How to Cook Bacon Bits

by Sara Ipatenco

Bacon bits are a staple at salad bars and on top of baked potatoes, but many commercial versions of bacon bits are not really made from bacon. In "Bacon: A Love Story," Heather Lauer notes that the uses for bacon bits are unlimited, and that ones you make often taste better than bottled versions do. While homemade bacon bits do not keep as long as most store-bought varieties, they lend a bolder flavor to any dish you feel like adding them to.

Cut the bacon into large chunks using a sharp knife.

Heat a large skillet over medium heat.

Sprinkle the chopped bacon into the hot skillet.

Cook the bacon bits for 5 to 6 minutes, then stir.

Cook the bacon, stirring often, until it is crispy.

Line a large plate with two or three layers of paper towels.

Remove the bacon from the skillet using a slotted spoon and layer on the paper towels.

Allow the bacon to drain and cool for 10 to 15 minutes.

Crumble the bacon into small bits using your fingers. Store in an airtight container.

Tips

  • Homemade bacon bits will keep in an airtight container for up to three days in the refrigerator or up to three months in the freezer. Include bacon bits in a variety of recipes. Top potato soup, clam chowder or broccoli cheese soup with your homemade bacon bits, or add them to baked potatoes, tossed salads or steamed vegetables. Add bacon bits to pasta sauces to add a bold flavor and new taste. Bacon bits can also enhance the flavor of your favorite stew or chili recipe. Substitute pork bacon for turkey bacon to reduce the amount of fat in your bacon bits. Soy bacon is a meat alternative that tastes similar to meat-based versions of bacon.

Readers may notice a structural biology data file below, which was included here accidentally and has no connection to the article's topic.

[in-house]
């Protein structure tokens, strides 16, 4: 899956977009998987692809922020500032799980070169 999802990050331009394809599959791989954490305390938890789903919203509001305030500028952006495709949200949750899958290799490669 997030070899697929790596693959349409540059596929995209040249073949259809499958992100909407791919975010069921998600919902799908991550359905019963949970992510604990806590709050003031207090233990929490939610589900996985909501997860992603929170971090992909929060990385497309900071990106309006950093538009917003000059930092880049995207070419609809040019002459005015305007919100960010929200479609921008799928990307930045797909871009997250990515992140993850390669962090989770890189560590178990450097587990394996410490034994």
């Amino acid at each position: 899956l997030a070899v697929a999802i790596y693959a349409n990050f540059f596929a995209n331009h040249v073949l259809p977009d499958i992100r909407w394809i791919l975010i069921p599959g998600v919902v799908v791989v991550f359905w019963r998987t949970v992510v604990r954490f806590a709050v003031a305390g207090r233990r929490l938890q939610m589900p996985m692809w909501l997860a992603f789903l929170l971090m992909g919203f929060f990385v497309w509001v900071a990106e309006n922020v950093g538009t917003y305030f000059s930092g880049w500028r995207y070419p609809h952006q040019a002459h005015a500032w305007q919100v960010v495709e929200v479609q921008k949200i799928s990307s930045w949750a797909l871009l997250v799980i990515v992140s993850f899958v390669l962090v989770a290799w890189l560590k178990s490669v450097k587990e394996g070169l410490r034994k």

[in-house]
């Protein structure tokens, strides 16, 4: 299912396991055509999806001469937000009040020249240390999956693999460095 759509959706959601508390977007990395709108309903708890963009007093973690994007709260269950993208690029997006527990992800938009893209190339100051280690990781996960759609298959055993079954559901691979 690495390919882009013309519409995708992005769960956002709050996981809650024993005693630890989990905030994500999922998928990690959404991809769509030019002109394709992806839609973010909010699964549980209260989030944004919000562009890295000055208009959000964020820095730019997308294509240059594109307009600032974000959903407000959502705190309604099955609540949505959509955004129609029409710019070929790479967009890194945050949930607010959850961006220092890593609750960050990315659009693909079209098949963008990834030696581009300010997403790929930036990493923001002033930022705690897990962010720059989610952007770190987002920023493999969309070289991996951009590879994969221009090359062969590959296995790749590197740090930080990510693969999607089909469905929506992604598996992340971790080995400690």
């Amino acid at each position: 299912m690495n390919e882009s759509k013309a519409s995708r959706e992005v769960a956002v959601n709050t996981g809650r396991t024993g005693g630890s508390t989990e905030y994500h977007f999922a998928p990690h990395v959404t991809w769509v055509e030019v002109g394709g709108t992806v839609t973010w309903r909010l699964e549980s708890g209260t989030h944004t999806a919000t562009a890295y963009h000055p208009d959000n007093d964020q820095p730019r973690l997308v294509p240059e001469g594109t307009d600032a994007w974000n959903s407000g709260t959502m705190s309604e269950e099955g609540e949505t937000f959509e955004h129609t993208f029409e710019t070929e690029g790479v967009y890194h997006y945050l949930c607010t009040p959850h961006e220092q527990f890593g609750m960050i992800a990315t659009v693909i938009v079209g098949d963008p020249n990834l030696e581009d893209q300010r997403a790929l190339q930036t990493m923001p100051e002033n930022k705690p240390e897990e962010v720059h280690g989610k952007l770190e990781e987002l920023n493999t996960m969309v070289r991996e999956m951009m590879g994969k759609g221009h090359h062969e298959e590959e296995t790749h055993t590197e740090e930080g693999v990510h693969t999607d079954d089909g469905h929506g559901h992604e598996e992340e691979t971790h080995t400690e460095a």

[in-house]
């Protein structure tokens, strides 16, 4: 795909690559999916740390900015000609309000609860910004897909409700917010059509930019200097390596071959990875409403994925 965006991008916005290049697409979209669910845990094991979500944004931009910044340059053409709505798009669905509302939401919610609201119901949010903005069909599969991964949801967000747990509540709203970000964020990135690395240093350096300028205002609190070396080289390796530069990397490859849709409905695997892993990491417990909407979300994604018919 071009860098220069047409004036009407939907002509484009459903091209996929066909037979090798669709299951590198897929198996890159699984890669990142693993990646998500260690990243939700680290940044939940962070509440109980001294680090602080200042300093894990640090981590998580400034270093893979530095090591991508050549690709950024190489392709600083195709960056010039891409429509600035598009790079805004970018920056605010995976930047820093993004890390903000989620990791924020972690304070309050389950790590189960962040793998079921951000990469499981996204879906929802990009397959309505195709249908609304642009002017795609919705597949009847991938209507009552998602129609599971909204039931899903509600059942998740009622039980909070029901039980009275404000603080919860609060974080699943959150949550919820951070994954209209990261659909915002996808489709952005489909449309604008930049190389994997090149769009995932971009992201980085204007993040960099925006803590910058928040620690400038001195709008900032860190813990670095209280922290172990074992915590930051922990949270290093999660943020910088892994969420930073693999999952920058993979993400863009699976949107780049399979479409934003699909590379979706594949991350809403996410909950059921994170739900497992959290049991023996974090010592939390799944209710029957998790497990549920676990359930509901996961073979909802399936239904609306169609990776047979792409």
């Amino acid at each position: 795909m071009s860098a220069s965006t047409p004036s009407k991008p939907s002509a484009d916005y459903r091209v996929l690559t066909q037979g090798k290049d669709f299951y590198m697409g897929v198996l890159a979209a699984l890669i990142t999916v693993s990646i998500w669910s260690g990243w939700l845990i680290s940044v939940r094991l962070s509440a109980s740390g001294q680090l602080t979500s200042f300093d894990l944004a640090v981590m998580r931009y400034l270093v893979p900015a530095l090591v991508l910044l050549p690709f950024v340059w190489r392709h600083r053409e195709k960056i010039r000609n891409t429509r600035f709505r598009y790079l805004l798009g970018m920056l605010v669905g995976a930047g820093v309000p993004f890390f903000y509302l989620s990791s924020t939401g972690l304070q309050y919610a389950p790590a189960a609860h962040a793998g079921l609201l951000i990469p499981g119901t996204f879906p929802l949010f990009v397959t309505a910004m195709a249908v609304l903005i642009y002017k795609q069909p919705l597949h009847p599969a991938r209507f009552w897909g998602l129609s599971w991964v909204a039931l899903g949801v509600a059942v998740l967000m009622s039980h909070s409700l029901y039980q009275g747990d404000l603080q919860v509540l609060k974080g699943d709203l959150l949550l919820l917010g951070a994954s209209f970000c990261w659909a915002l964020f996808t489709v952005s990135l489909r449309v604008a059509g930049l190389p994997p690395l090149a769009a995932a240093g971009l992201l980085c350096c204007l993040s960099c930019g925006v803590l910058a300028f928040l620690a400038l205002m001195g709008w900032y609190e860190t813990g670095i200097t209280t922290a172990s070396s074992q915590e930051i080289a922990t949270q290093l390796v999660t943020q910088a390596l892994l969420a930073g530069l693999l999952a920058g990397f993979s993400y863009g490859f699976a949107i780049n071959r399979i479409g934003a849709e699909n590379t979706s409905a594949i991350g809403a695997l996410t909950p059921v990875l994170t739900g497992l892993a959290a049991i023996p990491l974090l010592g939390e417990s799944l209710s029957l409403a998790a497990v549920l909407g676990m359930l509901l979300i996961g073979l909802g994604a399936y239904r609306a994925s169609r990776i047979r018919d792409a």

References

  • "The Sneaky Chef"; Missy Chase Lapine; 2008
  • "Bacon: A Love Story"; Heather Lauer; 2010

Photo Credits

  • zkruger/iStock/Getty Images

About the Author

Sara Ipatenco has taught writing, health and nutrition. She started writing in 2007 and has been published in Teaching Tolerance magazine. Ipatenco holds a bachelor's degree and a master's degree in education, both from the University of Denver.